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Kids mostly turn to school nurses for support, THL survey finds

Only half of the youngsters said they felt there was an adult at school in whom they could confide.

Nuoria tyttöjä kauppakeskus Triplassa.
According to the THL study, children and young people use the student care services available to them extensively. Image: Ronnie Holmberg / Yle

Children and young people in Finland feel they received support for their well-being from school nurses and other professionals, according to a study published by the National Institute for Health and Welfare (THL) on Monday.

The study's findings were based on results of THL's 2019 School Health Promotion study.

A large proportion of the students who responded to the school health survey had gained access to student care services involving a school nurse or counsellor, doctor or psychologist during the 2018–2019 academic year.

Despite only attending a routine health check-up, many respondents said they felt they'd received offers of support from various wellbeing services.

"This shows that health checks are an important form of support for children and young people. In addition, community welfare work has also been successful," THL's chief physician Marke Hietanen-Peltola said in a statement.

Most students in the study said had found it easy to access the services, with only around two percent of respondents saying they were unable to gain access to a support service they needed. Gaining access to psychologist services was considered the most difficult.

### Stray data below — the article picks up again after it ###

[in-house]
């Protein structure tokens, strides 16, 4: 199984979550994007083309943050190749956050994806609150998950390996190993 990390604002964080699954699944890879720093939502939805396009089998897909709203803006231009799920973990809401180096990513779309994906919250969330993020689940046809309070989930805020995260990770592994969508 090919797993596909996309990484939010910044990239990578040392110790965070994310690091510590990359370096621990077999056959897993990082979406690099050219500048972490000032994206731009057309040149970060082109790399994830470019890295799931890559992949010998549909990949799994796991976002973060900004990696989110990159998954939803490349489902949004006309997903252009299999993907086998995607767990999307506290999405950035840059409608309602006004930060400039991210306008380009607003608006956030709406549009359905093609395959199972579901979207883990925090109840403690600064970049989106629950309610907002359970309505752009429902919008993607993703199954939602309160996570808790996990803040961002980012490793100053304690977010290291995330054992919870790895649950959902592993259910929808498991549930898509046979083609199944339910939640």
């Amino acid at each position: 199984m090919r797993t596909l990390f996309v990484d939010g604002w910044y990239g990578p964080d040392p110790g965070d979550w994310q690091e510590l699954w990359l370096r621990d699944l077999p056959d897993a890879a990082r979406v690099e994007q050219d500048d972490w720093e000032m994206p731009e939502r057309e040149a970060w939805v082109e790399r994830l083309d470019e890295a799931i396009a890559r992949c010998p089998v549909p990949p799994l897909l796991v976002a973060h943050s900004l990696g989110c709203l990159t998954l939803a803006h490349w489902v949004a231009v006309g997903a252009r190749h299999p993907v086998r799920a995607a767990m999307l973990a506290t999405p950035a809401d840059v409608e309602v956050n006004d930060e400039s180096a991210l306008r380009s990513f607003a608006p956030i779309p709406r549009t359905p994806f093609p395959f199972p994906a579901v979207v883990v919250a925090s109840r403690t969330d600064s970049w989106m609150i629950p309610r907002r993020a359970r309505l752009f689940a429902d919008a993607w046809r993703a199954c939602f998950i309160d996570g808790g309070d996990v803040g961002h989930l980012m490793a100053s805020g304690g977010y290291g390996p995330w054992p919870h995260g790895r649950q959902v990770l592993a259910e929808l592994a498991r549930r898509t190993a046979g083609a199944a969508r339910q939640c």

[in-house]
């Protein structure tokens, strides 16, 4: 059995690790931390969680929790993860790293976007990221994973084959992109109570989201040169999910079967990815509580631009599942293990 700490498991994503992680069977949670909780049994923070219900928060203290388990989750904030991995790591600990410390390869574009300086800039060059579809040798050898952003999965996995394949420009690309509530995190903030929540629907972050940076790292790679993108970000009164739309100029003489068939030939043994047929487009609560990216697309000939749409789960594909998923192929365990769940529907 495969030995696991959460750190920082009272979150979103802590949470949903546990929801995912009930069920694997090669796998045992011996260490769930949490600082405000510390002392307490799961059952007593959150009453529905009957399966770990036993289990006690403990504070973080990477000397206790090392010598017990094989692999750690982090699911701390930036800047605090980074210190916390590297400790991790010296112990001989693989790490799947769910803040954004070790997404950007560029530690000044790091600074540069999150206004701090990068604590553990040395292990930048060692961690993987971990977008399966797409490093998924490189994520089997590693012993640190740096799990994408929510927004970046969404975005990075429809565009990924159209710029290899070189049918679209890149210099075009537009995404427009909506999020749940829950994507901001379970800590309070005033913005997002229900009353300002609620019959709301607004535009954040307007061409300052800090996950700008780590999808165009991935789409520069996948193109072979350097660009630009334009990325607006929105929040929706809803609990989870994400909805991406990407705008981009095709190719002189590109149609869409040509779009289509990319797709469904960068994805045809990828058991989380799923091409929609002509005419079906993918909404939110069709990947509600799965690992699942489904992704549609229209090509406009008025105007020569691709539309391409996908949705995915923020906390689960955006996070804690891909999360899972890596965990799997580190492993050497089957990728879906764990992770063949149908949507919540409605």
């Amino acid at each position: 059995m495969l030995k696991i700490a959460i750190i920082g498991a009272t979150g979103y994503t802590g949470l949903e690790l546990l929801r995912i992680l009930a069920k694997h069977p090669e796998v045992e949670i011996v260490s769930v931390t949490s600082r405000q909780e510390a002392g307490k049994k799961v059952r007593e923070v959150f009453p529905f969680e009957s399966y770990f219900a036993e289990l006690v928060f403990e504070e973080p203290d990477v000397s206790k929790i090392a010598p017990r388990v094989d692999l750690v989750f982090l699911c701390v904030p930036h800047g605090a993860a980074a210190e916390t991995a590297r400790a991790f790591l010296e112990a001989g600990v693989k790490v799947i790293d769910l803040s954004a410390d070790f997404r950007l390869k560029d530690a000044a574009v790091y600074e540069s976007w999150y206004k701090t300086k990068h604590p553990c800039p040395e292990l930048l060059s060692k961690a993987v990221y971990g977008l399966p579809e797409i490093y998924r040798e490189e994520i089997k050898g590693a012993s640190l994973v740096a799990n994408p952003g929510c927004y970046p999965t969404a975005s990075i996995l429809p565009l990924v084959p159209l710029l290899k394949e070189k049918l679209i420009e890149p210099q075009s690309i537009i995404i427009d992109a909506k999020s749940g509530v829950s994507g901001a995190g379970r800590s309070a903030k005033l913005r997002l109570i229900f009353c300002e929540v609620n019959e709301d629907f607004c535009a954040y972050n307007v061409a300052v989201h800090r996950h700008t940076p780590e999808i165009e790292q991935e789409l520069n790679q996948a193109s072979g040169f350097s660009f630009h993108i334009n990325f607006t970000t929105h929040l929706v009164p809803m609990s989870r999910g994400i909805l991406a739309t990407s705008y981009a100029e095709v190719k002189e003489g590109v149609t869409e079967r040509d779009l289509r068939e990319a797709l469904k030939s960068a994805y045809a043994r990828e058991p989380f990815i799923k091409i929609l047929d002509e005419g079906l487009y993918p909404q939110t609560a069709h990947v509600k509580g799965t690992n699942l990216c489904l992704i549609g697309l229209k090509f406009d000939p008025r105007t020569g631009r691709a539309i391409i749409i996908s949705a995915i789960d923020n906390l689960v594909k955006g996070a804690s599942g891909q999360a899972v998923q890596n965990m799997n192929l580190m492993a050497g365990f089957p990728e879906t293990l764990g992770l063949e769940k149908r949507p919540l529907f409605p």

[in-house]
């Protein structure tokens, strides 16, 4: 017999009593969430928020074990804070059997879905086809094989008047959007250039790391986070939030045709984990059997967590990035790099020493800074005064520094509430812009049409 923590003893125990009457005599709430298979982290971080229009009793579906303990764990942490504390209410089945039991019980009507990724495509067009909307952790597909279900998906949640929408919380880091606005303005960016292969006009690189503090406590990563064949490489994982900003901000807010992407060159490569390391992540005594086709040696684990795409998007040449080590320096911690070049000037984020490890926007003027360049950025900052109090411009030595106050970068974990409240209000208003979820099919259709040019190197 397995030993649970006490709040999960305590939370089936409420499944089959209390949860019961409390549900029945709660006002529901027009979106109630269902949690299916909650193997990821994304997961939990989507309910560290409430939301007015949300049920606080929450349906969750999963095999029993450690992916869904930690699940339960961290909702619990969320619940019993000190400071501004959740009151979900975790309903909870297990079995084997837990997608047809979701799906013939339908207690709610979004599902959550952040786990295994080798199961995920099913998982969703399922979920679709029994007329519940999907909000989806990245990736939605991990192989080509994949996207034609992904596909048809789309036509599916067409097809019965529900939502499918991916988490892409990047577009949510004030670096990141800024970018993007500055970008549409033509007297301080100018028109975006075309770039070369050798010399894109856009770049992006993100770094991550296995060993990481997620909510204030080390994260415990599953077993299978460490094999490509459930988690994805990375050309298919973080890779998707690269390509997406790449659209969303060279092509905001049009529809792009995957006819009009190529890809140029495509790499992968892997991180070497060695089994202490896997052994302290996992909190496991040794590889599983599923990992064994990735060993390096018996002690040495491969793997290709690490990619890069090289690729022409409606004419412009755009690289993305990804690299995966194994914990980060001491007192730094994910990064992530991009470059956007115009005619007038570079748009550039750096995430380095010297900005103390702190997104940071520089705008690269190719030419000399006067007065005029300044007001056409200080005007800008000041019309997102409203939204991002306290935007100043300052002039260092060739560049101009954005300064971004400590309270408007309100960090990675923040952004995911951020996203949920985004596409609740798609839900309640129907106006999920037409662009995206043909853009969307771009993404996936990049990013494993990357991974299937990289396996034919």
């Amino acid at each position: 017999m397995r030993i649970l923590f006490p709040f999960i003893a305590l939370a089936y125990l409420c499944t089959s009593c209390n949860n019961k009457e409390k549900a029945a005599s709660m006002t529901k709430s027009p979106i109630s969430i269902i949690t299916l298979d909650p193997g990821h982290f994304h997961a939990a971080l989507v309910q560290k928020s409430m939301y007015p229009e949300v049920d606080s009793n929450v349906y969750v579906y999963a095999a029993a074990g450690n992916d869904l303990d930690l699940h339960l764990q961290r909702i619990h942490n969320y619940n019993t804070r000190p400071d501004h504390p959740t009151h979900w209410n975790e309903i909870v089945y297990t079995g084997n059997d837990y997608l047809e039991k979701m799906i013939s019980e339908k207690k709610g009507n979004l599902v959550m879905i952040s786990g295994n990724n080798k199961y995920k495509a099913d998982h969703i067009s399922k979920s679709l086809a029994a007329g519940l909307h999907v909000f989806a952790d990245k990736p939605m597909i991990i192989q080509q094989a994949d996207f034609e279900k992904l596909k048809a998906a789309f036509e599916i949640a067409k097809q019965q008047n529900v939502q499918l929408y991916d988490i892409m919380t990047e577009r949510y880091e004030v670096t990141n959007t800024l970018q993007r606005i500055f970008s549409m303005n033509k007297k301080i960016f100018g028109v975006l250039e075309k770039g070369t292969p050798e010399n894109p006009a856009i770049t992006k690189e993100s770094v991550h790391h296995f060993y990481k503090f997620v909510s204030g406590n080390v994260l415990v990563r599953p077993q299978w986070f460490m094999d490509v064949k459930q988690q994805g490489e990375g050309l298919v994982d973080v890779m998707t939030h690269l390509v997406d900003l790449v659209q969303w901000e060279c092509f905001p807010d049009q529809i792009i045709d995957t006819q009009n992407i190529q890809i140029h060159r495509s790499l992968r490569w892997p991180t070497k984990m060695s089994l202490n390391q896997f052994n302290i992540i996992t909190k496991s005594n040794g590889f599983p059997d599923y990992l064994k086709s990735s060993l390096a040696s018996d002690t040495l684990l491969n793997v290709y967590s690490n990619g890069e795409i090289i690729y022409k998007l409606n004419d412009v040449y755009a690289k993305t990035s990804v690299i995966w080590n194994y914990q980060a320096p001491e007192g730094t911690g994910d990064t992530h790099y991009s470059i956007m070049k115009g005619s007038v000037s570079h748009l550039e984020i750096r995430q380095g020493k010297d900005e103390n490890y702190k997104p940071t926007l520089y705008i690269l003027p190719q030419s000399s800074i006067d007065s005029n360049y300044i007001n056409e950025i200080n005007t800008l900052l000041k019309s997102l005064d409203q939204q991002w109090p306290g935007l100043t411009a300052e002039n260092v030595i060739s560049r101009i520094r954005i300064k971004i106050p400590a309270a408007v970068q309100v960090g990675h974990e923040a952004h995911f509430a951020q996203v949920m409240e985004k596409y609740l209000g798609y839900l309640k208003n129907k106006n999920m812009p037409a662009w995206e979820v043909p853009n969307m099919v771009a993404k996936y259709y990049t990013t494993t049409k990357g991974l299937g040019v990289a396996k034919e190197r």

Around half said they confide in an adult in school

Students most commonly accessed care services from school nurses. Around ten percent of students had visited a school counsellor. Girls were more likely to seek support from student care services than boys.

However, girls were also more likely to say they did not receive the support they needed. The study revealed the experiences of student support services also varied greatly according to year group and what service was accessed.

Roughly half of the children and youths said they felt that there was an adult in school with whom they could discuss issues weighing on their minds.

Between 16 percent and 31 percent of young people felt they had not received adequate support from a school counsellor, and between 18 and 41 percent of respondents felt they had not been adequately supported by a psychologist.

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